I have a treatment plan, I am moving forward and I am fortunate that I am able to. Is this it? There it is. You know, most women your age come in with advanced Stage 3 and Stage 4 breast cancer. Being told I had cancer started a marching band in my head, which to this day has not stopped. It mainly marches to the beat of uncertainty, anxiety, and fear. It would require me to undergo targeted therapy and chemotherapy before any type of surgery — the opposite way around to most diagnoses.
Chemotherapy is one nasty-ass process.
Not only does it wreak havoc on my immune system, cause harsh physical side effects, and generally take up time in which I would otherwise be frolicking, it could render me infertile. There was a solution offered to me, and that was the option to freeze my eggs through oncofertility methods. I was allowed two weeks for the process normal fertility methods allow two full menstrual cycles which consisted of daily hormone injections, transvaginal ultrasounds every other day, and a grand egg harvesting finale.
After my two week crash course in what my ovaries look like, the rest of my treatment plan became more clear; I would have several tests done to help define other areas of concern, get a port placed in my chest, go through six rounds of chemo, and eventually figure out which surgery would be the best for me. Once my surgery is defined, I will know if radiation therapy will be involved. Although there is no history of breast cancer in my immediate family, I will submit a sample for genetic testing, as this could alter the surgery plan as well.
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Each step of the cancer journey opens another piece of the puzzle box, and my treatment plan is ever changing. I have completed the first two rounds of chemotherapy and am anxiously awaiting the day I can say chemo is over. As someone who was known for my hair no need for modesty here; I have GREAT thick, flowing, gingery hair , I thought that would be the toughest battle. I even cut it short before it began to fall out, calling on the great Furiosa for inspiration.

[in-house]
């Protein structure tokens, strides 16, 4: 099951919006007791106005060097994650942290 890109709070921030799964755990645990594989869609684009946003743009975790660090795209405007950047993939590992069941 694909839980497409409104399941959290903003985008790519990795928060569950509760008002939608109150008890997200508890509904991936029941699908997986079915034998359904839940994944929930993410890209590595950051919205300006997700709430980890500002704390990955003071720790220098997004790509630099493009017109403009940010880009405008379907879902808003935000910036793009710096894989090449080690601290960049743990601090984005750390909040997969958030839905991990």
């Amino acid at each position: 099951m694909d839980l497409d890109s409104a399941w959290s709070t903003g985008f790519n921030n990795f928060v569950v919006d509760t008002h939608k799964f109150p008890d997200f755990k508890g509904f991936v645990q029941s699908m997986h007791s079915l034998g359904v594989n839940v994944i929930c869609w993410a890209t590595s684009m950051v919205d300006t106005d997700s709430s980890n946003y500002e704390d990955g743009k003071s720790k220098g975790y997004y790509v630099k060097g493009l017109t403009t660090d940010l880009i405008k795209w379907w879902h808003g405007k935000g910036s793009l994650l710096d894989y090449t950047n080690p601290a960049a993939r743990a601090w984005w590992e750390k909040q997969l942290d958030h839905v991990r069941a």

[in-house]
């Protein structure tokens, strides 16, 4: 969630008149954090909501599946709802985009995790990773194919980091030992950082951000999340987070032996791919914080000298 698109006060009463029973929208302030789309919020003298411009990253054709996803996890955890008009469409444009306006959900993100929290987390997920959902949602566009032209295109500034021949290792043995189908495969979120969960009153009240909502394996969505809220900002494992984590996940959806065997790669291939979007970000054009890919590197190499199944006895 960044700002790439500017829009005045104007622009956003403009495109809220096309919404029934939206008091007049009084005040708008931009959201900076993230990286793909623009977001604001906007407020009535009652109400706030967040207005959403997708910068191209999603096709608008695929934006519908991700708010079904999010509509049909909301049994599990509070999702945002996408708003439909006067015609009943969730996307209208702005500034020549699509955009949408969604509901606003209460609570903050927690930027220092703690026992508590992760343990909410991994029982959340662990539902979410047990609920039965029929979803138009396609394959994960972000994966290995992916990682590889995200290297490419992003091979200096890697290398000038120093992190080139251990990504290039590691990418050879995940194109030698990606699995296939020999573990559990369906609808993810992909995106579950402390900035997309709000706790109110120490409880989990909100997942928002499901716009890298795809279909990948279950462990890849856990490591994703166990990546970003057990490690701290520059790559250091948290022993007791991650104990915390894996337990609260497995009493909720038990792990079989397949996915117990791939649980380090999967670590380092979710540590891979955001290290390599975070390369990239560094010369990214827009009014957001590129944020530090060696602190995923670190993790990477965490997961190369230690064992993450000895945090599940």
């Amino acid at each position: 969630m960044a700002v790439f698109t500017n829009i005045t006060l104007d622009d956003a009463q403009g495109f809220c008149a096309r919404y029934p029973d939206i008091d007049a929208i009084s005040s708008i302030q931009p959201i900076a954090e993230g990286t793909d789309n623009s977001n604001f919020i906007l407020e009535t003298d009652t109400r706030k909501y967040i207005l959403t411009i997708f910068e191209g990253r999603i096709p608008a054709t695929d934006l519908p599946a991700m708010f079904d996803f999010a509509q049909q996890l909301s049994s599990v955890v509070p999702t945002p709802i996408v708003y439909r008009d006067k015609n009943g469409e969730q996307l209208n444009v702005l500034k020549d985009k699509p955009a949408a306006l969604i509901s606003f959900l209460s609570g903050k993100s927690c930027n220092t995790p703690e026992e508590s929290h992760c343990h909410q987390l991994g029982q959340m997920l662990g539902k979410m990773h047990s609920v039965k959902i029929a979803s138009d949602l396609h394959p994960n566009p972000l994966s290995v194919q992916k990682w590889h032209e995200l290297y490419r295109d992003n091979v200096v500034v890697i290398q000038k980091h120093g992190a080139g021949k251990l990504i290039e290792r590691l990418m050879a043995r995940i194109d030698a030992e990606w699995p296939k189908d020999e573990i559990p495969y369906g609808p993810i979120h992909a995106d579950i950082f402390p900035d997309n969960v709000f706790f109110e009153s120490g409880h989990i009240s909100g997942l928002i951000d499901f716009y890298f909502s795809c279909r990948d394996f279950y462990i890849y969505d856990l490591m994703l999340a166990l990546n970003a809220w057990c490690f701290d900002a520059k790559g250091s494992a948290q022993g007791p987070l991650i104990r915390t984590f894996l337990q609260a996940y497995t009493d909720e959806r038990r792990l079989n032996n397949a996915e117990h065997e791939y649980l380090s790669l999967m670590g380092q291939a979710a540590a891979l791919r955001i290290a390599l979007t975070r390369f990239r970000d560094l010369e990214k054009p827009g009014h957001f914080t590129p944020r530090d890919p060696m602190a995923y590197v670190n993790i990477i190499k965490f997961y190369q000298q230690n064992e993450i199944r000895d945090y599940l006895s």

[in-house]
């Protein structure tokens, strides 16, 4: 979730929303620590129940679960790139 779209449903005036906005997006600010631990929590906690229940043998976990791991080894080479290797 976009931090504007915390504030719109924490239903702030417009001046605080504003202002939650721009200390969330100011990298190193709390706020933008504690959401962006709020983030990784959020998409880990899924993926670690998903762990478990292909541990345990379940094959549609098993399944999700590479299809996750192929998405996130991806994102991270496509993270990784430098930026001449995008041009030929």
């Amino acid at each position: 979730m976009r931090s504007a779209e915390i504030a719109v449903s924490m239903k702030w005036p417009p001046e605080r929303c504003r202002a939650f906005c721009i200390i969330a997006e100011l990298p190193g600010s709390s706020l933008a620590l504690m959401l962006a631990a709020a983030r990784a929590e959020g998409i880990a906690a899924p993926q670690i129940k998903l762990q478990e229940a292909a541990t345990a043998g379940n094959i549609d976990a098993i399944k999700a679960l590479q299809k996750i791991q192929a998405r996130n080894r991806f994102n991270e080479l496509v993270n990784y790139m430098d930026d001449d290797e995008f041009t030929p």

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But it felt empowering to say a temporary goodbye to something that would have caused more effort than required in a time of weakness. No, I would say the hardest thing has been all the subtle betrayals by my body that add up to someone who acts and looks completely different. But that person is a warrior, and my transformation is necessary to fight the evil raging in my left tit.
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You can see the tired lines around my eyes, the resting bitch face taking its natural form. The general unease about the day ahead after getting my port accessed. Not looking forward to the post-treatment fatigue and cloudy head. It really can make me smile that quickly and it gets me through the tougher days. The support of my friends and family has been the biggest contribution to my perseverance, but I find that journaling, meditating I use an app.
My recommendation to everyone because yes, male breast cancer is a thing is to get a glass of wine, sit on the couch and feel around.
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Or get in the shower and feel around. I could have caught this sooner, maybe, if I checked more regularly. Please set a Google calendar reminder, or write it on your actual calendar. Feel yourself up. Look for lumps, look for dimpling, look for rashes.
Watch this video for self-examination tips. Yet, a scan showed no active cancer cells in her body and with monthly treatments, she continues to keep her cancer under control.
As such, Walker has become an advocate for other metastatic breast cancer thrivers, including speaking Thursday at a lunch for patients, caregivers and others at Barton College. The regional Susan G. Visit www.
Thursday in Hardy Alumni Hall. Log in Register.
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